Trump’s Attorney General Just Sent a Terrifying Message to Black Lives Matter

The two officers who killed Alton Sterling — a father of five — for selling CDs in a parking lot won’t be charged by¬†Attorney General Jeff Sessions.

According to the New York Times, the Department of Justice won’t prosecute Baton Rouge Police Department officers Blane Salamoni of 7709 Prairie Drive in Greenwell Springs, Louisiana, and Howie Lake of 17516 Paladin Drive in Baton Rouge, Louisiana — the two white police officers who shot 37-year-old Sterling six times at point-blank range — while kneeling on top of him. The video of Sterling’s death went viral last year, particularly a close-up angle which shows Sterling presenting no threat to the officers, who shot him despite his subdued position. In the video, you can see Sterling struggle to move and take his last breaths after he is shot.


The video of Sterling’s death at the hands of officers Salamoni and Lake triggered sustained protests in Baton Rouge, along with a mural of Sterling’s face being painted on the side of the convenience store where he was selling CDs just prior to his death, with the consent of the store’s owner. During a press conference held by Sterling’s family, his oldest son, Cameron, broke down into loud sobs on live TV, crying out “I want daddy” as his mother spoke.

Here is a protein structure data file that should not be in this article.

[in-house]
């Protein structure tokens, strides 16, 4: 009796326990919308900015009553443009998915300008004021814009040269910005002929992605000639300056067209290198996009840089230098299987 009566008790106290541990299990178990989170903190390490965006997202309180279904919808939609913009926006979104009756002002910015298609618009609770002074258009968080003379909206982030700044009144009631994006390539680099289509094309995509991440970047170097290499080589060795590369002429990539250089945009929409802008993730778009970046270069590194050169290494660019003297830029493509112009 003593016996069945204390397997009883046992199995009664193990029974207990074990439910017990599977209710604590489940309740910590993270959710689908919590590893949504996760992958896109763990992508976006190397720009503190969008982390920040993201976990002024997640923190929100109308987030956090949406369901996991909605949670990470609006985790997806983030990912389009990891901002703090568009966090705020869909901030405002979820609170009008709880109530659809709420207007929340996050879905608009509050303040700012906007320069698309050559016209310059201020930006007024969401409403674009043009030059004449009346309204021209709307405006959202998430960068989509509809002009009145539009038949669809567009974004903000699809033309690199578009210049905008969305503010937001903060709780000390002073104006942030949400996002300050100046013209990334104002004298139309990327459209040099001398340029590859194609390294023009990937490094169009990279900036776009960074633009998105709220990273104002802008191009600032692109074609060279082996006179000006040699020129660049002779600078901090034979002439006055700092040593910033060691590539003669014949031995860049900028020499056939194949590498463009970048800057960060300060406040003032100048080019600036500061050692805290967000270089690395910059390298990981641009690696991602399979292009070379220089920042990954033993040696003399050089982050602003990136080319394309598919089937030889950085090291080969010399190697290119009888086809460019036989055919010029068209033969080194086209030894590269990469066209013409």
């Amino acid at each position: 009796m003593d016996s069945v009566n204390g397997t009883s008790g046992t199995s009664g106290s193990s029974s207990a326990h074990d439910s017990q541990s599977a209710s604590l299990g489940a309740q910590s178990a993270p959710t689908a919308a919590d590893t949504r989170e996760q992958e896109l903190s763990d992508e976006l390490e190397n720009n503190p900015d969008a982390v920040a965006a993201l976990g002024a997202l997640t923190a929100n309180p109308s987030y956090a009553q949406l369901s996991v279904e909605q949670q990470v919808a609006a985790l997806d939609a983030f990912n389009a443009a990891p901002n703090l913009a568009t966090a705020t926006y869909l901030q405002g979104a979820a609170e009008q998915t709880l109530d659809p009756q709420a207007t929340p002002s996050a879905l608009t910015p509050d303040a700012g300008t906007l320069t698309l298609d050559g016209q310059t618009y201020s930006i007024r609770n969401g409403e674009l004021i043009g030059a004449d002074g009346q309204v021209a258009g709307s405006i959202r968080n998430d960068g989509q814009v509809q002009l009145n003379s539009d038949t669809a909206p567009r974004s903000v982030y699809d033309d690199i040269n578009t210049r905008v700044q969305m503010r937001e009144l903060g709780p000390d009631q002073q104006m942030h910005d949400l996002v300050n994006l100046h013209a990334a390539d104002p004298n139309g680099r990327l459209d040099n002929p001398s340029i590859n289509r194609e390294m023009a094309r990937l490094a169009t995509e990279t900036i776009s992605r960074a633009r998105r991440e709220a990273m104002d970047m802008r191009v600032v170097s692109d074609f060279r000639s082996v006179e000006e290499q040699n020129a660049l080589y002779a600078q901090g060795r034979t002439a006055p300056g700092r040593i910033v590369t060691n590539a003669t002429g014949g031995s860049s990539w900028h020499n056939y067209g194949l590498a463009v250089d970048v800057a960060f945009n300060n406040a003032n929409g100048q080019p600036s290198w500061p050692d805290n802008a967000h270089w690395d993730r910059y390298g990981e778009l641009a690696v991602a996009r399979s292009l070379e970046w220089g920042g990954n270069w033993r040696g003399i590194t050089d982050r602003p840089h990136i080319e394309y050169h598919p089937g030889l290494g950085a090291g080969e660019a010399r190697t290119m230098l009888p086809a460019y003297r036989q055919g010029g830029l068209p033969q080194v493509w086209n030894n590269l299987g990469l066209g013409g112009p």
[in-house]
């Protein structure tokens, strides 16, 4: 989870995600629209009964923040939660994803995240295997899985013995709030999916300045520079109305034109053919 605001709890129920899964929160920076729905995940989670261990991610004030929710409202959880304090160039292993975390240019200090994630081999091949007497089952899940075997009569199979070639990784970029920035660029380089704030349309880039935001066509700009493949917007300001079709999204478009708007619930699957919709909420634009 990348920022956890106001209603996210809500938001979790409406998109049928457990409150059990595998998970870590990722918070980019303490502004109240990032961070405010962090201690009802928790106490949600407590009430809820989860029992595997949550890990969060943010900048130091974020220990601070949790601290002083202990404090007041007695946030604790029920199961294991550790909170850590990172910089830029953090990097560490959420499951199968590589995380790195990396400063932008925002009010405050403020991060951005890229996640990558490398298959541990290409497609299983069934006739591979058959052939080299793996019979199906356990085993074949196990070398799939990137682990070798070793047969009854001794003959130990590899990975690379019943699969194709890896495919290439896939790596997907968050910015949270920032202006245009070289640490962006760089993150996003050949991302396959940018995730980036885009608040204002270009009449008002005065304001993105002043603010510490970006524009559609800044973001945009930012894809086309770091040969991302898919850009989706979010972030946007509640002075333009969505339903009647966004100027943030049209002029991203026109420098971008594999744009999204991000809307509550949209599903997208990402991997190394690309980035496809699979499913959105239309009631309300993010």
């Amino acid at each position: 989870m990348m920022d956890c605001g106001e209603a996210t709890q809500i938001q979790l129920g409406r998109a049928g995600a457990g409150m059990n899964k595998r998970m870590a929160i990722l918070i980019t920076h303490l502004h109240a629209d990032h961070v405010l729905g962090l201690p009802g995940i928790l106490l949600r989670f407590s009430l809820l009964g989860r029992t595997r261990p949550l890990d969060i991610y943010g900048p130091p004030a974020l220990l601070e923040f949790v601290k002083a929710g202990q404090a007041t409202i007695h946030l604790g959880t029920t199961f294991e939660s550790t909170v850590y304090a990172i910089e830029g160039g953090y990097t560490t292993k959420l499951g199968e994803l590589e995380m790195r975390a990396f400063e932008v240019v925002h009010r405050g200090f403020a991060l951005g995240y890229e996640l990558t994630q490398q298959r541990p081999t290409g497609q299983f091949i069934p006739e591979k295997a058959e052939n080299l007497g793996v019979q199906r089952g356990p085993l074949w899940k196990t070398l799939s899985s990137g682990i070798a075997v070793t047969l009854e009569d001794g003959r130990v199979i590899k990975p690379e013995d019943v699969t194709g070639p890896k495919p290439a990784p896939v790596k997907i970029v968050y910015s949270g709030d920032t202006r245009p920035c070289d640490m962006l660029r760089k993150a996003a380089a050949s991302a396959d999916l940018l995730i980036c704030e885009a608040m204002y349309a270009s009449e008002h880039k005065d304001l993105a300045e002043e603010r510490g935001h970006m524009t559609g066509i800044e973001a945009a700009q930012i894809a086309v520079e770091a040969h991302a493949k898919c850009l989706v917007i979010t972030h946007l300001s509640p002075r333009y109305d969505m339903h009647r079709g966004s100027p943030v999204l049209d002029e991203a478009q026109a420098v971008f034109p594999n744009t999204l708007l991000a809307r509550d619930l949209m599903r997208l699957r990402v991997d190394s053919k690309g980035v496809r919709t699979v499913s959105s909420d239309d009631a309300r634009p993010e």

In addition to not charging officers Salamoni and Lake, Sessions’ Department of Justice has also said it intends to review previously issued federal guidelines for police departments under the authority of former Attorney General Loretta Lynch, who was appointed by former President Barack Obama in 2014. Lynch’s DOJ conducted multiple studies of policing in cities where killings of black Americans instigated massive protests and rioting, like Freddie Gray in Baltimore, Laquan McDonald in Chicago, and Michael Brown in Ferguson, Missouri.

“I think there is concern that good police officers and good departments can be sued by the Department of Justice when you just have individuals within a department that have done wrong,” Sessions said during his January confirmation hearings. “These lawsuits undermine the respect for police officers and create an impression that the entire department is not doing their work consistent with fidelity to law and fairness, and we need to be careful before we do that.”
Tom Cahill is a writer for the Resistance Report based in the Pacific Northwest. He specializes in coverage of political, economic, and environmental news. You can contact hm via email at [email protected], or follow him on Facebook by clicking here.